The European Commission proposed measures that would substantially amend its process for the approval of clearinghouses (CCPs) operating outside the European Union that provide services in the EU.
Today, CCPs subject to third-country regulatory oversight can provide their services in the EU after the regulatory and supervisory regime they are subject to is recognized as equivalent by the European Securities and Markets Authority. To date, 28 non-EU-based CCPs have been so recognized, and 12 are pending.
Last week, the EC proposed that non-systematically important third-country CCPs – so-called Tier 1 CCPs – continue to operate under the same equivalency regime going forward. However, CCPs determined to be systemically important by ESMA – so-called Tier 2 CCPs – would be subject to stricter requirements, including (1) prudential requirements applicable to EU CCPs (e.g., capital requirements and business conduct rules); (2) any additional requirements established by relevant EU central banks; and (3) obligations to provide ESMA with relevant information and to submit to on-site examinations, and legal assurance that such obligations are valid in the CCP's third country. These requirements are in addition to those imposed by a CCP’s home regulator.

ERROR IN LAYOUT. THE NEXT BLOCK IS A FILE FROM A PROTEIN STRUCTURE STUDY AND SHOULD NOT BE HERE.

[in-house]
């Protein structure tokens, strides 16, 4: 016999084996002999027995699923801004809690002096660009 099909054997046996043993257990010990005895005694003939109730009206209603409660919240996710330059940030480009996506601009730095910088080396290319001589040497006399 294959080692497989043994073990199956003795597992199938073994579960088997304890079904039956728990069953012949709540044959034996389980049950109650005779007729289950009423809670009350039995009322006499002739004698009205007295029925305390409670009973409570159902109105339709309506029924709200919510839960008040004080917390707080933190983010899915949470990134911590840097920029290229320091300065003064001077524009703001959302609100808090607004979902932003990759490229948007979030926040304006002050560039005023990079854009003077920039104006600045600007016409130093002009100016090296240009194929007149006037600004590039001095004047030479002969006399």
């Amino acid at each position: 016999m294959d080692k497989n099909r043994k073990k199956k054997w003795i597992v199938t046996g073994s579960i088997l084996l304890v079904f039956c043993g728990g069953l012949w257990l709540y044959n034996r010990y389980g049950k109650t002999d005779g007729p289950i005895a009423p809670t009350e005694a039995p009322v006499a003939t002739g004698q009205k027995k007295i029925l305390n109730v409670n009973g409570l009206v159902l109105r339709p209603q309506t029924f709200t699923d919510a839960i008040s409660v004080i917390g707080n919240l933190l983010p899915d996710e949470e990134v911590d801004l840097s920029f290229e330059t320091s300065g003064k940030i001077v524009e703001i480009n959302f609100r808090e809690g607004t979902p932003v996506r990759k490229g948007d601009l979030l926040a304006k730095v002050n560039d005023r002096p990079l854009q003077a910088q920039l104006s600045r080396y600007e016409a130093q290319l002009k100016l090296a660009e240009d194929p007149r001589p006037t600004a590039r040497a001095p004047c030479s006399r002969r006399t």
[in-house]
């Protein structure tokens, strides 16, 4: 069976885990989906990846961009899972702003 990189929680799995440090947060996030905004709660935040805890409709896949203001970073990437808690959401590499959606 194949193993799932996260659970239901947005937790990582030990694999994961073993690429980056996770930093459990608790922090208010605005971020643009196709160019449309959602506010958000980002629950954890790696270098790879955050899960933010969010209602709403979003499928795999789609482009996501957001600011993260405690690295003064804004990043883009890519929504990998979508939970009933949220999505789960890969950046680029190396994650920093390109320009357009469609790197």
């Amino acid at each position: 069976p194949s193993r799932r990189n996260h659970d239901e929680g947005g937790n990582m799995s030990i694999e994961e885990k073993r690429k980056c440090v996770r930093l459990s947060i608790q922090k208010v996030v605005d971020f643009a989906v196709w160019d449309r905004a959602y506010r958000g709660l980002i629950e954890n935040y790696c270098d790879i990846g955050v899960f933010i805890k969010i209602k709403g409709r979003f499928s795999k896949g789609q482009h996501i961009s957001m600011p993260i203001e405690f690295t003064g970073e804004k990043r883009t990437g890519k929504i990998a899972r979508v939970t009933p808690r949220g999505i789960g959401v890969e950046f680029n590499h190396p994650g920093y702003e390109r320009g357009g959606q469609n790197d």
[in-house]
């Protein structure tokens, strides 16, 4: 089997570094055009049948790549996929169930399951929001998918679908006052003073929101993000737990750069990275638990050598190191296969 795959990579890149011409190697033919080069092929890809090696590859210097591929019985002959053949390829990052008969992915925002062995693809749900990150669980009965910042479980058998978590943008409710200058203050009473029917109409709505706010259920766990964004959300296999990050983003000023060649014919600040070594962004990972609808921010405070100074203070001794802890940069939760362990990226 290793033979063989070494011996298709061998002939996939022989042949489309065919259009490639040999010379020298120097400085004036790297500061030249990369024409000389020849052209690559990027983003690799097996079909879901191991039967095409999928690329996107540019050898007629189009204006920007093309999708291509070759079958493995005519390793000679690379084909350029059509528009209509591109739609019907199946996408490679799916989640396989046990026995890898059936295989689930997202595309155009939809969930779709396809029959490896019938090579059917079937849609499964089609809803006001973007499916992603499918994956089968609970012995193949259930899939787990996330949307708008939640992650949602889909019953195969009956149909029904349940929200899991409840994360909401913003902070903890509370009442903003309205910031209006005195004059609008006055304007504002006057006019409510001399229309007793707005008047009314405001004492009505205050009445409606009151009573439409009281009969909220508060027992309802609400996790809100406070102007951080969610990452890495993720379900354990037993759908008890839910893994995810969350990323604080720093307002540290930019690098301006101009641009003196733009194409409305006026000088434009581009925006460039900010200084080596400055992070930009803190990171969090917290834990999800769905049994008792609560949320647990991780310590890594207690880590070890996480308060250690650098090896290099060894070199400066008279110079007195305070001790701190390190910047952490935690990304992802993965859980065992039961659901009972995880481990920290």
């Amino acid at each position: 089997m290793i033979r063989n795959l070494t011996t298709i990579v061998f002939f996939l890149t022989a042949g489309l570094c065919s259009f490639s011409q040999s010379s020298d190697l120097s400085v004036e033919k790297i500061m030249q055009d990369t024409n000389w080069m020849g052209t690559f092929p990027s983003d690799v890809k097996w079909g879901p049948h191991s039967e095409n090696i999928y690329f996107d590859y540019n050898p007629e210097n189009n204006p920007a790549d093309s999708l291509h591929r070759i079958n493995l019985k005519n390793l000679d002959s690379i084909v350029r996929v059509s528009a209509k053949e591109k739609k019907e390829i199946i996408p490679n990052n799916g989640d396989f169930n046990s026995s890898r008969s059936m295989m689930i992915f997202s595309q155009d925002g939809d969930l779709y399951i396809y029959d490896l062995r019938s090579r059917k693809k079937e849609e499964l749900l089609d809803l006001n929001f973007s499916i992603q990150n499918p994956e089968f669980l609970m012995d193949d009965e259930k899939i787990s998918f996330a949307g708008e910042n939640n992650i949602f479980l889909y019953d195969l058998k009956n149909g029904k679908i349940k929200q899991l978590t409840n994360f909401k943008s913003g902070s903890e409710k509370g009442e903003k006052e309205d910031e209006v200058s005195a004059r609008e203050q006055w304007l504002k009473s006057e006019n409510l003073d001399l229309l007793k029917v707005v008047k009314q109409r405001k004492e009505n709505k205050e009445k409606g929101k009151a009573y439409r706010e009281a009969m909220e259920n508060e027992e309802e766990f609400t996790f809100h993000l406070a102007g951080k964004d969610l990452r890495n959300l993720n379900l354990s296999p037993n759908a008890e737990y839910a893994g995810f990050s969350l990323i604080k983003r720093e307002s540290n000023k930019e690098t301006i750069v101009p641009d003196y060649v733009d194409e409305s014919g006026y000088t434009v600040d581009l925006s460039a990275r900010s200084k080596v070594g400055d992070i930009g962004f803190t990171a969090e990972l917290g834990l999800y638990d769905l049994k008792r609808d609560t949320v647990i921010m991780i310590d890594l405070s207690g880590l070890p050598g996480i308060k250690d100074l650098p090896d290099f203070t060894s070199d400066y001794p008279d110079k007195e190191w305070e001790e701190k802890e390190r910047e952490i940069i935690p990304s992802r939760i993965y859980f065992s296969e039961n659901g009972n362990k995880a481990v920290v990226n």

Finally, if a CCP is determined by ESMA (in agreement with a relevant EU central bank) as “substantially systemically important,” the CCP might be required to locate in the EU and be formally authorized by the appropriate EU member state regulator. A CCP might be designated as substantially systemically important if “the additional requirements for systemically-important CCPs are insufficient to mitigate the potential risks.”
My View: The EC proposal seems principally directed at UK-based CCPs that handle substantial products denominated in Euros or other EU member state currencies in anticipation of Brexit. However, the proposal seems sufficiently open-ended to worry all significant CCPs worldwide that are utilized substantially by EU-based entities. According to the EC, EU rules "...on equivalence and recognition have demonstrated certain shortcomings as regards ongoing supervision in third countries, meaning that EU authorities may not become aware of new or growing risks to the EU financial system. Furthermore, the actions of a third-country CCP can have an impact on the financial stability of the EU and its Member States and therefore raise significant concerns for EU central banks." To me this sounds like a desired outcome in search of a justification. However, protectionism is a bad idea no matter which jurisdiction implements it.